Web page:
A historic roadside border has a new lease of life thanks to the dedication of a hard-working team of volunteers
A 100 year-old herbaceous border in Southport has been revived as a sweet smelling haven for bees, as well as a spectacle for visitors, despite its slightly ill-fitting name. Volunteers have worked hard on the restoration of the Rotten Row borders since 2011, energising them with colour, perfume and interest throughout the year, culminating in the summer for Southport Flower Show.
'As well as wowing pedestrians and people in cars, we wanted to invite all the insects, birds and other wildlife to build up an ecologically-sound environment,' explained Brian Quinn, one of the many volunteers who has kept the borders blooming, along with the support of Sefton Council. 'We thought this would allow groups of schoolchildren to investigate life in the border for their science projects.'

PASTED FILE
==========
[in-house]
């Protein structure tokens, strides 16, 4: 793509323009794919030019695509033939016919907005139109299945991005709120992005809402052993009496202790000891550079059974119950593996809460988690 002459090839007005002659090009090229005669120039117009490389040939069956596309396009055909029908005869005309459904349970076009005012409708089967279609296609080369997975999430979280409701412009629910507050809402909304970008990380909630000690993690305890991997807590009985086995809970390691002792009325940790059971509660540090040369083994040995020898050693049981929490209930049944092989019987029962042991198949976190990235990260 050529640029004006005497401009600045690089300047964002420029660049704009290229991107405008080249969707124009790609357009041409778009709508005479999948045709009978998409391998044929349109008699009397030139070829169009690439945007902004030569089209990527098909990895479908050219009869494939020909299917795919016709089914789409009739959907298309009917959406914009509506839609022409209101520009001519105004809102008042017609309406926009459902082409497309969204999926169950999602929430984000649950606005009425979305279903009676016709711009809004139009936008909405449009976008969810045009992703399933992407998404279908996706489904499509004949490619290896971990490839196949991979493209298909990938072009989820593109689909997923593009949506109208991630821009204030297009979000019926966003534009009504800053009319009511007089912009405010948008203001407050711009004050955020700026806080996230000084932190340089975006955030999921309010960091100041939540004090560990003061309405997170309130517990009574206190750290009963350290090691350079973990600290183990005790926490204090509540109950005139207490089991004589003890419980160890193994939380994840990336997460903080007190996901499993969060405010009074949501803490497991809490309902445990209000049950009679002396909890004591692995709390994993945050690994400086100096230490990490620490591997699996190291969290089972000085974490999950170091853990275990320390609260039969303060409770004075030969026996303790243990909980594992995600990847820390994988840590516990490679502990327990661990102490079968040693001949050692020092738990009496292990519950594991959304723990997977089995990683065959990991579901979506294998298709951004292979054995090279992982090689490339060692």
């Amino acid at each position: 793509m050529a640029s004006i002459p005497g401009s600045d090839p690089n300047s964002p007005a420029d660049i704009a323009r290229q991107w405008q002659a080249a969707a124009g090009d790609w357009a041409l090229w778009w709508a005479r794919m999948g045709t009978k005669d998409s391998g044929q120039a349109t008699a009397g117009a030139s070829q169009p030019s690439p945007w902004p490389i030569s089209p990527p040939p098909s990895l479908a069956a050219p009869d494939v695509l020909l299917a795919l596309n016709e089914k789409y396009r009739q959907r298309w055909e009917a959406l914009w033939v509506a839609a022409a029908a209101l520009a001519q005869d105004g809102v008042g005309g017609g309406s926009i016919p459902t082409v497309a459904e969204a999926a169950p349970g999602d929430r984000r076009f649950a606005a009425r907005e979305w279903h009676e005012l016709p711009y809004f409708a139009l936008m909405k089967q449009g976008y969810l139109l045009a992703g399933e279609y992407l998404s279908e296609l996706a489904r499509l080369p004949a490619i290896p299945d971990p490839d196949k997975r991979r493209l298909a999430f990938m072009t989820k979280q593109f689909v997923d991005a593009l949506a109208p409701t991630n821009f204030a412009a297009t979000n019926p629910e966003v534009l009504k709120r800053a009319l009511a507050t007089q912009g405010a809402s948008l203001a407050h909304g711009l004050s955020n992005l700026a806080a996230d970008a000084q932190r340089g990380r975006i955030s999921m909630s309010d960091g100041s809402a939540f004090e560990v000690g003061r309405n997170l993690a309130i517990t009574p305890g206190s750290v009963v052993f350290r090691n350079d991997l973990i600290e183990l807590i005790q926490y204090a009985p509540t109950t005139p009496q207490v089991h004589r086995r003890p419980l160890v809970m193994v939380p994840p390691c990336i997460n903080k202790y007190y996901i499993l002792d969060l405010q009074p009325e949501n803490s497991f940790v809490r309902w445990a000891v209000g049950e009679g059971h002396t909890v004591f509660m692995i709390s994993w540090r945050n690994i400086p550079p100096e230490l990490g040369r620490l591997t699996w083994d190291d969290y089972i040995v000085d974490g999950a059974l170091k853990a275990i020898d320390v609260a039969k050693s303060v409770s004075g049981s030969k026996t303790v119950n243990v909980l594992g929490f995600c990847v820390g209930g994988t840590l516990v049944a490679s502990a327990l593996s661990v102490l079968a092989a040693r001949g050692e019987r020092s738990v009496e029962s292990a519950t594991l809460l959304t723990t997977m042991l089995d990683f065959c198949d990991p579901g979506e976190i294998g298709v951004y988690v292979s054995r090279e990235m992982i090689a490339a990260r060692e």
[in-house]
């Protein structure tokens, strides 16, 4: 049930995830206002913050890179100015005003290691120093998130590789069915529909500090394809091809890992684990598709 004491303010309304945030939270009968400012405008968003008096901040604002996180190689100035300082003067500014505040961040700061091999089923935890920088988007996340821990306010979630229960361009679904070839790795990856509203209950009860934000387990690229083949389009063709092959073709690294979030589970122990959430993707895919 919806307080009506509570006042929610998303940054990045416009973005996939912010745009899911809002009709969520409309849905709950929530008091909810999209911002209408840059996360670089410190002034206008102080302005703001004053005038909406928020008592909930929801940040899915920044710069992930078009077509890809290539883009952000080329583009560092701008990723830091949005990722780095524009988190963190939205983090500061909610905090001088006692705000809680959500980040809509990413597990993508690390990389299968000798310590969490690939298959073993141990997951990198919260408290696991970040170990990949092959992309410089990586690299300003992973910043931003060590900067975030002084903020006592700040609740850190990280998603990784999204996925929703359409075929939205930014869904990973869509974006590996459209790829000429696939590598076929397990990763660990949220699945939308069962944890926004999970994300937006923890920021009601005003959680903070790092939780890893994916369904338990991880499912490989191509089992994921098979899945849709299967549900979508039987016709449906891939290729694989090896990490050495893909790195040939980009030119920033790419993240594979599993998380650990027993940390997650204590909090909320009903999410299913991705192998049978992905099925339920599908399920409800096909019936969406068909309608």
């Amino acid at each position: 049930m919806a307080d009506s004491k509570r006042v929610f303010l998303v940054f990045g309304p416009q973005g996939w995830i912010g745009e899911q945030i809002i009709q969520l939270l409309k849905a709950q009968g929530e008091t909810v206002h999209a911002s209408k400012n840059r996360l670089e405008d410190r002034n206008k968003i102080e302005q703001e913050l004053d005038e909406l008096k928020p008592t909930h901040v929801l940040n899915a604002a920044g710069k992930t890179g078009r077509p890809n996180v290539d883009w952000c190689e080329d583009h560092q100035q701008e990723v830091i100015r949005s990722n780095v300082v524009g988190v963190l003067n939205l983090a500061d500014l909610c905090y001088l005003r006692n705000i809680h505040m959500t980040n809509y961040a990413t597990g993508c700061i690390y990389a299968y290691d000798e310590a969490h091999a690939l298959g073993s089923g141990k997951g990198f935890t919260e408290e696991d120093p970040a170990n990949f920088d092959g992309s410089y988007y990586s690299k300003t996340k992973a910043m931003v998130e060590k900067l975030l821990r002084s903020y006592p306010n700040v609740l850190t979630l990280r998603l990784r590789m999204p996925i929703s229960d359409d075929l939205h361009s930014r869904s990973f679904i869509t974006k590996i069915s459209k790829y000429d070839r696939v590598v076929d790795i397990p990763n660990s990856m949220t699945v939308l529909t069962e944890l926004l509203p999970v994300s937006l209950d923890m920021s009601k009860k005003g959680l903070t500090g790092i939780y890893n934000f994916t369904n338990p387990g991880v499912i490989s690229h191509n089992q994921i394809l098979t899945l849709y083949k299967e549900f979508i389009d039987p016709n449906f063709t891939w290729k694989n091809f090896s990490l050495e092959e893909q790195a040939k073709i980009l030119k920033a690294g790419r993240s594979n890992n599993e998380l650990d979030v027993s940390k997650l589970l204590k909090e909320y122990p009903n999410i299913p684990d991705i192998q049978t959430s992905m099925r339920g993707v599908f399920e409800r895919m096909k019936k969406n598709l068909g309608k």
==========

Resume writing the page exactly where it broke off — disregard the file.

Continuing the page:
The restoration project was originally set up by Birkdale Civic Society and Sefton Council, but following budget cuts, the volunteer-led Friends of Rotten Row was formed, an It’s Your Neighbourhood group and the recipient of a Heritage Lottery Fund grant.
‘Probably the best long border in the UK’
Not just for people
Bird boxes sit among the trees and bug hotels nestle within the half-mile long nectar-rich border that lines the road, while a large, handmade bee hotel serves as a sign for the attraction.
The borders are full of insect-attracting flowers, such as nepeta, phlox, single dahlias, single roses, foxgloves, spring bulbs and rudbeckias, with bees flocking to the borders throughout spring, summer and autumn. A designated wild zone, ‘the copse’, even permits the odd visiting rabbit.
A string of accolades and awards, including from Britain in Bloom, gives Rotten Row cause to claim itself as ‘probably the best long border in the UK’. It seems the bees agree.